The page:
Picks and Pans Review: S.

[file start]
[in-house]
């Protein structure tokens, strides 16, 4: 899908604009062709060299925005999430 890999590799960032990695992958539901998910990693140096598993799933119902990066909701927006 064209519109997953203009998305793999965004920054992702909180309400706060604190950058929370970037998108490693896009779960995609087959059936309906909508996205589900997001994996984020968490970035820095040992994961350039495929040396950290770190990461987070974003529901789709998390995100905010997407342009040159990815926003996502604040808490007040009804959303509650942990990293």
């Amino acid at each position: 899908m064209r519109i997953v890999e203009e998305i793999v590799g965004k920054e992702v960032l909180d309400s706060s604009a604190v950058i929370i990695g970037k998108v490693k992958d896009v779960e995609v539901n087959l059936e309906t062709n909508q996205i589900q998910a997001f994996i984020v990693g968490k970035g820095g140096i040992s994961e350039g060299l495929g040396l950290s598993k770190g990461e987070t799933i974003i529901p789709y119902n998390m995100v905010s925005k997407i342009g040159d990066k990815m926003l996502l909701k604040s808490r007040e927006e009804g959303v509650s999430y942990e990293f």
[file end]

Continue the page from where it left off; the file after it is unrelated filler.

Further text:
The woman protagonist is a descendant of the old New England Prynne family and has a daughter named Pearl; the novel begins with a passage from Hawthorne's The Scarlet Letter, and then there is the single letter of the title, which stands for "Sarah" but could represent "scarlet" or "scandal" or "sex." It might just as well stand for "sucker," however, since this whole project is a red herring. Whatever possessed Updike to write this often misogynist, often tedious send-up—centered on an Eastern religious sect's ashram in Arizona—it wasn't the spirit of Hawthorne. Irving Wallace maybe, but hardly Hawthorne. The novel begins with Sarah Worth, mirroring Hester Prynne's release from prison in the Hawthorne work, leaving her husband and running off to Ashram Arhat, a commune presided over by an ostensible Indian mystic. (Updike notes in a foreword that he drew on reports about Rajneeshpuram, the Oregon commune city noted for its Rolls-Royce collection, sexual shenanigans and financial peculiarities until its leaders absconded and their followers deserted it in 1985.) The book consists of letters written by Sarah as she becomes closer and closer to the ashram's leader, the Arhat. Updike is scathing—often scathingly funny—on the Arhat's sect, which encourages younger converts to go home and steal jewelry from their parents, is devoted to building something called the "Hall of a Millionfold Joys" and is largely run by an asexual Irishwoman who spends most of her time running up big expense accounts. Her portrayal of Sarah is equally scathing but much more subtle; it often seems to be a covert parody of feminism in which Updike vast writing skill camouflages the condescension. True, Sarah writes about how free she finally feels at 42; at the same time, however, she is relentlessly envious, hypocritical uncaring and whiny. At one point she write to her estranged husband and belittles his new girlfriend's interest in hatha-yoga: "As far as she's concerned it's just a slimming exercise—which she does need, granted—but as far as spiritual energy goes she might as well be doing aerobics to the Bee Gees." Sarah writes to her brother, "One of the thing you as a male will never have to know is how much a woman can suffer—jealousy, humiliation, panic, sense of betrayal—such a churning would shake a man to pieces—his nuts would come off his bolts, and all the studs out of his dress shirt." And she tells her mother, "You were a good mother, given the half-ass absentee style of your generation." Sarah is also salting away hundreds of thousands of dollars—from sources that are unclear—in bank accounts in Switzerland and the Bahamas. Suggesting what? Since there are no admirable women in the book, it becomes as much a sneaky excoriation of the women's movement as of fraudulent religious sects. Then too, Updike packs the novel with religious jargon, so that Sarah writes to the Arhat, "Master, having already bestowed upon me the mudra of dama...do not withhold your abhayamudra." A glossary at the end of the novel suggests "mudra of dama" means a yogic gesture of boon-granting and "abhayamudra" means a gesture dispelling fear. But the nuisance of having to look this up is typical of the novel: It's an apakva (unripe) piece of avidya (ignorance) lacking the gunas (qualities) of buddhi (intelligence), kalpana (imagination) and karuna (compassion). Mr. Updike, have you ever met Shirley MacLaine? (Knopf, $17.95)